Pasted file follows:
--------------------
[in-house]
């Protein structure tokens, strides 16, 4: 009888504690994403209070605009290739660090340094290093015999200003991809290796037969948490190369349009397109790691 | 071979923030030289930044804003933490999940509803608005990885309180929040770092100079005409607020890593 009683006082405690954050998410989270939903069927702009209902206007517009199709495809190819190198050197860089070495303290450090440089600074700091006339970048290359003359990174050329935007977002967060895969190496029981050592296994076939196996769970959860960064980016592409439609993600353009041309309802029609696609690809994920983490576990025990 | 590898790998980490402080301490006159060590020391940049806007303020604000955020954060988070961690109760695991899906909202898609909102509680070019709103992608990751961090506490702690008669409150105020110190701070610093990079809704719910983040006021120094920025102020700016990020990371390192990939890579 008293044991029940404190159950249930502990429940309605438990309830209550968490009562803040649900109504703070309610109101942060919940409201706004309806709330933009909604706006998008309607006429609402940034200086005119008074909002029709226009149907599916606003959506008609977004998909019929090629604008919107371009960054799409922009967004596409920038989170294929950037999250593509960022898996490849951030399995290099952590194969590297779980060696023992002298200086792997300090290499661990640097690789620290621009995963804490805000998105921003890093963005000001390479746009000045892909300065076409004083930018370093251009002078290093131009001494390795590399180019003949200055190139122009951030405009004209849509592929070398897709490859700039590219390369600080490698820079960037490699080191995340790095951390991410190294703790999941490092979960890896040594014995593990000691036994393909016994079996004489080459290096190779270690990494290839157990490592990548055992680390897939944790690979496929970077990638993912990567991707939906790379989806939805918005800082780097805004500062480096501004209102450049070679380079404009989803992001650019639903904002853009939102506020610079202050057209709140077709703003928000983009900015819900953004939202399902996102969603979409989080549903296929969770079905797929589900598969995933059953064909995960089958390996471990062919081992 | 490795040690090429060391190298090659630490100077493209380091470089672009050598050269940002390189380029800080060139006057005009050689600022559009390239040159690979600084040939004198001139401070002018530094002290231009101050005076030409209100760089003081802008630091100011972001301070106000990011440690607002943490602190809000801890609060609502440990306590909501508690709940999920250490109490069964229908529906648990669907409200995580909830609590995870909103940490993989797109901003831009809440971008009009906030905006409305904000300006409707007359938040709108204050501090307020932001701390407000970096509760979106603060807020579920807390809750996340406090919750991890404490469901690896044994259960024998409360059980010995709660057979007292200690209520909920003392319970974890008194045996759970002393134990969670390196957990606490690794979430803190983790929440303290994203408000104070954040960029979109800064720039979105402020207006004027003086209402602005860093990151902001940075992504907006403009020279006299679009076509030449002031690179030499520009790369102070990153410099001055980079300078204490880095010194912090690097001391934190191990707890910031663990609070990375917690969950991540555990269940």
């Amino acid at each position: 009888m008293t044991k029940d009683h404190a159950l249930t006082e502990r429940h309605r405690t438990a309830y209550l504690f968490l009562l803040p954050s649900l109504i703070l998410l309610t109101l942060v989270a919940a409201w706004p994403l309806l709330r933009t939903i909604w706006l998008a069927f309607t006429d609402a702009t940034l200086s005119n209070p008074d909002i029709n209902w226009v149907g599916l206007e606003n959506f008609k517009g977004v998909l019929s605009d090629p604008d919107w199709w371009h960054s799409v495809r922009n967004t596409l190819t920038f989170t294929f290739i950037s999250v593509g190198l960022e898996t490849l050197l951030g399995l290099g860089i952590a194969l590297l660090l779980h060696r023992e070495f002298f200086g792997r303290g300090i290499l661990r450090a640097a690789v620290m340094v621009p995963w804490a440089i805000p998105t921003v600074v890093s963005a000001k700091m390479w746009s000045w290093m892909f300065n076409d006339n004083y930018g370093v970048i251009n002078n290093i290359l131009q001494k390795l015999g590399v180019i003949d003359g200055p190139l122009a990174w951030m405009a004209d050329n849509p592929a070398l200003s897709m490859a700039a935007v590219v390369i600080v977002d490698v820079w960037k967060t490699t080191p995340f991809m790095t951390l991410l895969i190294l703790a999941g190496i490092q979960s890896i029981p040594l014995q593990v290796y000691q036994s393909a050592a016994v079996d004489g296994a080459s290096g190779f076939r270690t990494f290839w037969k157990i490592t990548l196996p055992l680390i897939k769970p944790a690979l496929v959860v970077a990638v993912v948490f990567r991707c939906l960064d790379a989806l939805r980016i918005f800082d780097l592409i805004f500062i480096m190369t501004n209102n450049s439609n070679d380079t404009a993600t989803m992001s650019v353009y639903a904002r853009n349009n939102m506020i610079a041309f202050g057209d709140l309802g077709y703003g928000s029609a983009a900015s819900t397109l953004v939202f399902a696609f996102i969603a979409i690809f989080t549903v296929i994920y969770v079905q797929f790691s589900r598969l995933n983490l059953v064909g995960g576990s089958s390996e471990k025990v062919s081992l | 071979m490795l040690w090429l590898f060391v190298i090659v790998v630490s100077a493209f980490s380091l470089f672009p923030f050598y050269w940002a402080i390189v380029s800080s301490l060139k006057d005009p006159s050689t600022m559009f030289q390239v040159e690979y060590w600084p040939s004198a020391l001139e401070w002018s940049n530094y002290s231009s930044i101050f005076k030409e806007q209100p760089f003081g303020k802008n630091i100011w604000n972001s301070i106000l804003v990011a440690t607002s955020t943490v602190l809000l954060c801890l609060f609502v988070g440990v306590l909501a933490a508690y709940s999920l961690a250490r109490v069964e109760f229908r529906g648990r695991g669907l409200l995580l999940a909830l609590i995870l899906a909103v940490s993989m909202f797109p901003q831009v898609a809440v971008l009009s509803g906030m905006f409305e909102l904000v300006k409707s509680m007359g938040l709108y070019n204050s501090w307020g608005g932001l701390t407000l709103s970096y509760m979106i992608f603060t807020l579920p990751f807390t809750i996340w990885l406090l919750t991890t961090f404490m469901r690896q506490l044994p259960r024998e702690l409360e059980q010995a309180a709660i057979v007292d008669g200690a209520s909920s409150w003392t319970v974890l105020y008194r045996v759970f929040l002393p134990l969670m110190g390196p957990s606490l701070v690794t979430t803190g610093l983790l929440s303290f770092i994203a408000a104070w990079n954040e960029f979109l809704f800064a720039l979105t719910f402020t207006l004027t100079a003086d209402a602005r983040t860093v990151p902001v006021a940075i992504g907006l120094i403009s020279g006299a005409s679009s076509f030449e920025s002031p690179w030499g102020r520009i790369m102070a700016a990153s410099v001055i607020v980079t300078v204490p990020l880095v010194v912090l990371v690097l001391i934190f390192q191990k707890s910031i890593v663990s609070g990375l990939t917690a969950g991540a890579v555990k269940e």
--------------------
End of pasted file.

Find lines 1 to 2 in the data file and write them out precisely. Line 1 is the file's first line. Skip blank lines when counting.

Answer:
[in-house]
């Protein structure tokens, strides 16, 4: 009888504690994403209070605009290739660090340094290093015999200003991809290796037969948490190369349009397109790691 | 071979923030030289930044804003933490999940509803608005990885309180929040770092100079005409607020890593 009683006082405690954050998410989270939903069927702009209902206007517009199709495809190819190198050197860089070495303290450090440089600074700091006339970048290359003359990174050329935007977002967060895969190496029981050592296994076939196996769970959860960064980016592409439609993600353009041309309802029609696609690809994920983490576990025990 | 590898790998980490402080301490006159060590020391940049806007303020604000955020954060988070961690109760695991899906909202898609909102509680070019709103992608990751961090506490702690008669409150105020110190701070610093990079809704719910983040006021120094920025102020700016990020990371390192990939890579 008293044991029940404190159950249930502990429940309605438990309830209550968490009562803040649900109504703070309610109101942060919940409201706004309806709330933009909604706006998008309607006429609402940034200086005119008074909002029709226009149907599916606003959506008609977004998909019929090629604008919107371009960054799409922009967004596409920038989170294929950037999250593509960022898996490849951030399995290099952590194969590297779980060696023992002298200086792997300090290499661990640097690789620290621009995963804490805000998105921003890093963005000001390479746009000045892909300065076409004083930018370093251009002078290093131009001494390795590399180019003949200055190139122009951030405009004209849509592929070398897709490859700039590219390369600080490698820079960037490699080191995340790095951390991410190294703790999941490092979960890896040594014995593990000691036994393909016994079996004489080459290096190779270690990494290839157990490592990548055992680390897939944790690979496929970077990638993912990567991707939906790379989806939805918005800082780097805004500062480096501004209102450049070679380079404009989803992001650019639903904002853009939102506020610079202050057209709140077709703003928000983009900015819900953004939202399902996102969603979409989080549903296929969770079905797929589900598969995933059953064909995960089958390996471990062919081992 | 490795040690090429060391190298090659630490100077493209380091470089672009050598050269940002390189380029800080060139006057005009050689600022559009390239040159690979600084040939004198001139401070002018530094002290231009101050005076030409209100760089003081802008630091100011972001301070106000990011440690607002943490602190809000801890609060609502440990306590909501508690709940999920250490109490069964229908529906648990669907409200995580909830609590995870909103940490993989797109901003831009809440971008009009906030905006409305904000300006409707007359938040709108204050501090307020932001701390407000970096509760979106603060807020579920807390809750996340406090919750991890404490469901690896044994259960024998409360059980010995709660057979007292200690209520909920003392319970974890008194045996759970002393134990969670390196957990606490690794979430803190983790929440303290994203408000104070954040960029979109800064720039979105402020207006004027003086209402602005860093990151902001940075992504907006403009020279006299679009076509030449002031690179030499520009790369102070990153410099001055980079300078204490880095010194912090690097001391934190191990707890910031663990609070990375917690969950991540555990269940």